The dawn raid led to evidence of three separate cartel arrangements which involved market sharing and allocation of customers in the calcium carbide powder market, coordinated behaviour and exchange of anticompetitive information in the calcium carbide granulate market and collusion in the supply of magnesium granules, which may form a substitute for calcium carbide powder. These cartels involved closely coordinated multilateral meetings across the EEA and appeared highly organised and specific.

The Commission imposed a total fine of €61 million on nine companies: Almamet, Donau Chemie, Ecka Granulate, Holding Slovenske Elektrarne (for its former subsidiary TDR Metalurgija), Novácke chemické závody and its former parent 1.garantovaná, SKW Stahl-Metallurgie and its former parent companies Evonik Degussa and ARQUES industries.

Akzo Nobel and Evonik Degussa's fines were increased by 100% and 50% respectively to take account of previous fines for breaches of Article 81 EC - in line with the Commission's strict policy on recidivism, which is viewed as a very serious aggravating factor (Akzo Nobel has been found to have been involved in four prior cartels). Akzo Nobel however received full immunity from any fines in light of its leniency application. The most significant individual fine was the €35 million imposed on Donau Chemie.

Commission issues proposals to improve security of gas supplies

The European Commission ("Commission") has issued proposals for a new regulation to improve security of gas supplies within the framework of the internal gas market. Commission President, José Manuel Barroso noted that energy security will be one of the top priorities in the coming year. The proposed new regulation would require Member States to be fully prepared in the event of a disruption to the supply of gas through clear emergency planning. The Commission would oversee this to ensure a coordinated approach.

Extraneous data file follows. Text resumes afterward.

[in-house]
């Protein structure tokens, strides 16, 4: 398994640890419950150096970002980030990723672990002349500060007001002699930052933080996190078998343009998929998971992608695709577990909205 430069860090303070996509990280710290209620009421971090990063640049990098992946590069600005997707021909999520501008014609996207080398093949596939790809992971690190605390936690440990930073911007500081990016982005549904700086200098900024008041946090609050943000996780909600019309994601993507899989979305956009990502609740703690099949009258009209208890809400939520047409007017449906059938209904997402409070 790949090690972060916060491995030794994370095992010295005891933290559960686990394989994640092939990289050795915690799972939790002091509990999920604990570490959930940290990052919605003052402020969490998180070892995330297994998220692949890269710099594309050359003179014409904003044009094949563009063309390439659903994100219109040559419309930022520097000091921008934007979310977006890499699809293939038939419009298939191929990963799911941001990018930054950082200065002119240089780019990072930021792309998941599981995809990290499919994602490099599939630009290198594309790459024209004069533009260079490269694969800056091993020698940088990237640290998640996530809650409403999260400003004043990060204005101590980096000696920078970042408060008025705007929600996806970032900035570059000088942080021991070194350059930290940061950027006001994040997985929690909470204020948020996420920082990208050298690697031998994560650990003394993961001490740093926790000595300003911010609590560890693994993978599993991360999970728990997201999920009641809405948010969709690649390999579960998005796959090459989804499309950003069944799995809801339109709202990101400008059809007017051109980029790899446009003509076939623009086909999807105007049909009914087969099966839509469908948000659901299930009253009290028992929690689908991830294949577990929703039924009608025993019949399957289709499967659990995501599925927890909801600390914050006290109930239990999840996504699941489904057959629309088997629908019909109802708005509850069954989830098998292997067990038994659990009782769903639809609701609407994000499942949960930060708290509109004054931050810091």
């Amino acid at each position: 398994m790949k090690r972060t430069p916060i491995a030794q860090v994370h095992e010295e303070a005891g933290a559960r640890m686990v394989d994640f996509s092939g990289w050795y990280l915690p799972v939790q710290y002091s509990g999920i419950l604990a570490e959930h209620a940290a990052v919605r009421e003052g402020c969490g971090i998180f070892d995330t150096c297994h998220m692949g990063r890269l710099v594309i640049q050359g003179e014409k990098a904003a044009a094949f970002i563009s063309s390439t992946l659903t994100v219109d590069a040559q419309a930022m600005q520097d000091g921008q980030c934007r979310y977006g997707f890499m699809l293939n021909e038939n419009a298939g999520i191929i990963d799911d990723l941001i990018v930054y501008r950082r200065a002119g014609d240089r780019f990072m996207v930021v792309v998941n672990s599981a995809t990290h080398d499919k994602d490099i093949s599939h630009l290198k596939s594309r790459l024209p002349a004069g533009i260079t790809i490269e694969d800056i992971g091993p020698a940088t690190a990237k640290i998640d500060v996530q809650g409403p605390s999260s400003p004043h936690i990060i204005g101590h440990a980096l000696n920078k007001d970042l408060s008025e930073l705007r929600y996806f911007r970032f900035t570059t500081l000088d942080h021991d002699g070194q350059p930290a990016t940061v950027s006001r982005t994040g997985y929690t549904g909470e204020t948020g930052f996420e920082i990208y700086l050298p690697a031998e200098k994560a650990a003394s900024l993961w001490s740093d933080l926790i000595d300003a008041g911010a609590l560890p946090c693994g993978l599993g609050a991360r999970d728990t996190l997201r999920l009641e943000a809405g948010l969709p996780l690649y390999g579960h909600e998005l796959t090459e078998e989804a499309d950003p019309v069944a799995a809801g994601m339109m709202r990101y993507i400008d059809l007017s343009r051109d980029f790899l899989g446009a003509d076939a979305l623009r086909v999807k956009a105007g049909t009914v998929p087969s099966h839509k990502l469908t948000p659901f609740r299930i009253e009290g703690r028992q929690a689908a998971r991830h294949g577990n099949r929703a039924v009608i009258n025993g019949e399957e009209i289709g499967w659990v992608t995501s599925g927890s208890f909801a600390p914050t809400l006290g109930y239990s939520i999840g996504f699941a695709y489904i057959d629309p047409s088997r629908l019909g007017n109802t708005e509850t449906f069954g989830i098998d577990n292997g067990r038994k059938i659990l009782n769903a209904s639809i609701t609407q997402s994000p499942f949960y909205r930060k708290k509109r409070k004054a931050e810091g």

The European gas market is fed by a relatively small number of pipelines and production fields and most Member States are connected to the same basic supply network. On this basis, a problem in one part of the EU may spread very quickly to other parts. It is hoped that the new regulation will alleviate this problem by making it easier for energy companies to plan ahead, leading to more investment in, for example, new cross-border interconnections, import corridors and gas storage.

The proposals respond to a specific request from the European Council, the European Parliament and the Energy Council which asked the EU Energy Commissioner, Andris Piebalgs, to prepare new legislation to improve the EU emergency response framework for gas. With more than 25% of energy supply in the EU coming from gas and over 60% of all gas used in the EU being imported, legislation to deal with threats to gas supplies is considered a priority. The gas dispute between Russia and Ukraine in January 2009 also confirmed many of the weaknesses of the existing legislation.

Gas companies would continue to have the main responsibility for keeping gas flowing to customers, with public authorities only intervening as a last resort (particularly where companies are unable to deal with issues on their own). The proposals should also assist in avoiding the risk of unilateral measures by one Member State jeopardising the supply of gas in other territories.

The Energy Commissioner has encouraged the European Council and Parliament to adopt the proposals as swiftly as possible.